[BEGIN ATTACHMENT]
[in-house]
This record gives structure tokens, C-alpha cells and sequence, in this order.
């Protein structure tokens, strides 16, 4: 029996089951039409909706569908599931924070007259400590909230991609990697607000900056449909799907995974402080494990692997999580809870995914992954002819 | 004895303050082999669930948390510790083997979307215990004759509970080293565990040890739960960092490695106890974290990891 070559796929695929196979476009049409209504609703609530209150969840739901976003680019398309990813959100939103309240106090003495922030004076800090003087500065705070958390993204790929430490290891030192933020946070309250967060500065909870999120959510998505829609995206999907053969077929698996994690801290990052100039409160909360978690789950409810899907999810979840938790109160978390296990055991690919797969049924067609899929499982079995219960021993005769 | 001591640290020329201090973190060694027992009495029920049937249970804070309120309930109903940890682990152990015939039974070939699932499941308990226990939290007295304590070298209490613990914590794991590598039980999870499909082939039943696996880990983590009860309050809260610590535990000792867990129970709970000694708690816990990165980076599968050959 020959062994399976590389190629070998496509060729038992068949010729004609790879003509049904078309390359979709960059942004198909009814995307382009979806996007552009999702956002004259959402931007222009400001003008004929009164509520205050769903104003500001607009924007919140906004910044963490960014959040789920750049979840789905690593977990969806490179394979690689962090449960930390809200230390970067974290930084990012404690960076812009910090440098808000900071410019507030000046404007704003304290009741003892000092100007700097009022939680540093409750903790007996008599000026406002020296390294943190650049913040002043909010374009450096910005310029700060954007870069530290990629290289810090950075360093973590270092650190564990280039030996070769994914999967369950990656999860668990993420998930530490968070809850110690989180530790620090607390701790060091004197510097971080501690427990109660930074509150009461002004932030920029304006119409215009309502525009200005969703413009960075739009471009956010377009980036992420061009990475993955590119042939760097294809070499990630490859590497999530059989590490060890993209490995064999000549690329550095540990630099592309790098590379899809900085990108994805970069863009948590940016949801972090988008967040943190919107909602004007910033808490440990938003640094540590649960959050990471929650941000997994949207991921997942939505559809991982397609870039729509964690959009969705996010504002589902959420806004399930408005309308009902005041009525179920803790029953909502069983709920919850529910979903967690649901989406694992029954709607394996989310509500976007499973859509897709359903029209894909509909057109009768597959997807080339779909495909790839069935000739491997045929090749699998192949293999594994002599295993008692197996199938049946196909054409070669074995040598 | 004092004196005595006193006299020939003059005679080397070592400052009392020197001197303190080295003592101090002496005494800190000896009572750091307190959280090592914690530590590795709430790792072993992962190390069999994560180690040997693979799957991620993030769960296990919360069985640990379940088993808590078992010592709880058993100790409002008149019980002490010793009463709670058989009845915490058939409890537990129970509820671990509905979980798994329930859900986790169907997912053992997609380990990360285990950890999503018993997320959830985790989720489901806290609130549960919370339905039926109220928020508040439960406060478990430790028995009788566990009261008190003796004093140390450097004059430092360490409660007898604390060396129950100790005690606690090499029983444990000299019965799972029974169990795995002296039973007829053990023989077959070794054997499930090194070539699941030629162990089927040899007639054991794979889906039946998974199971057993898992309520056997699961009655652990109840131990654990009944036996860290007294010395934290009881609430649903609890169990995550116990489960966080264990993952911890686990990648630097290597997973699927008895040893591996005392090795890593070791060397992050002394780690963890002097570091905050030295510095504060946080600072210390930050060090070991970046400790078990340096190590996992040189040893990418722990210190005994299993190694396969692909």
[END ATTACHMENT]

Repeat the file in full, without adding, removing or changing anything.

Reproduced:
[in-house]
This record gives structure tokens, C-alpha cells and sequence, in this order.
């Protein structure tokens, strides 16, 4: 029996089951039409909706569908599931924070007259400590909230991609990697607000900056449909799907995974402080494990692997999580809870995914992954002819 | 004895303050082999669930948390510790083997979307215990004759509970080293565990040890739960960092490695106890974290990891 070559796929695929196979476009049409209504609703609530209150969840739901976003680019398309990813959100939103309240106090003495922030004076800090003087500065705070958390993204790929430490290891030192933020946070309250967060500065909870999120959510998505829609995206999907053969077929698996994690801290990052100039409160909360978690789950409810899907999810979840938790109160978390296990055991690919797969049924067609899929499982079995219960021993005769 | 001591640290020329201090973190060694027992009495029920049937249970804070309120309930109903940890682990152990015939039974070939699932499941308990226990939290007295304590070298209490613990914590794991590598039980999870499909082939039943696996880990983590009860309050809260610590535990000792867990129970709970000694708690816990990165980076599968050959 020959062994399976590389190629070998496509060729038992068949010729004609790879003509049904078309390359979709960059942004198909009814995307382009979806996007552009999702956002004259959402931007222009400001003008004929009164509520205050769903104003500001607009924007919140906004910044963490960014959040789920750049979840789905690593977990969806490179394979690689962090449960930390809200230390970067974290930084990012404690960076812009910090440098808000900071410019507030000046404007704003304290009741003892000092100007700097009022939680540093409750903790007996008599000026406002020296390294943190650049913040002043909010374009450096910005310029700060954007870069530290990629290289810090950075360093973590270092650190564990280039030996070769994914999967369950990656999860668990993420998930530490968070809850110690989180530790620090607390701790060091004197510097971080501690427990109660930074509150009461002004932030920029304006119409215009309502525009200005969703413009960075739009471009956010377009980036992420061009990475993955590119042939760097294809070499990630490859590497999530059989590490060890993209490995064999000549690329550095540990630099592309790098590379899809900085990108994805970069863009948590940016949801972090988008967040943190919107909602004007910033808490440990938003640094540590649960959050990471929650941000997994949207991921997942939505559809991982397609870039729509964690959009969705996010504002589902959420806004399930408005309308009902005041009525179920803790029953909502069983709920919850529910979903967690649901989406694992029954709607394996989310509500976007499973859509897709359903029209894909509909057109009768597959997807080339779909495909790839069935000739491997045929090749699998192949293999594994002599295993008692197996199938049946196909054409070669074995040598 | 004092004196005595006193006299020939003059005679080397070592400052009392020197001197303190080295003592101090002496005494800190000896009572750091307190959280090592914690530590590795709430790792072993992962190390069999994560180690040997693979799957991620993030769960296990919360069985640990379940088993808590078992010592709880058993100790409002008149019980002490010793009463709670058989009845915490058939409890537990129970509820671990509905979980798994329930859900986790169907997912053992997609380990990360285990950890999503018993997320959830985790989720489901806290609130549960919370339905039926109220928020508040439960406060478990430790028995009788566990009261008190003796004093140390450097004059430092360490409660007898604390060396129950100790005690606690090499029983444990000299019965799972029974169990795995002296039973007829053990023989077959070794054997499930090194070539699941030629162990089927040899007639054991794979889906039946998974199971057993898992309520056997699961009655652990109840131990654990009944036996860290007294010395934290009881609430649903609890169990995550116990489960966080264990993952911890686990990648630097290597997973699927008895040893591996005392090795890593070791060397992050002394780690963890002097570091905050030295510095504060946080600072210390930050060090070991970046400790078990340096190590996992040189040893990418722990210190005994299993190694396969692909």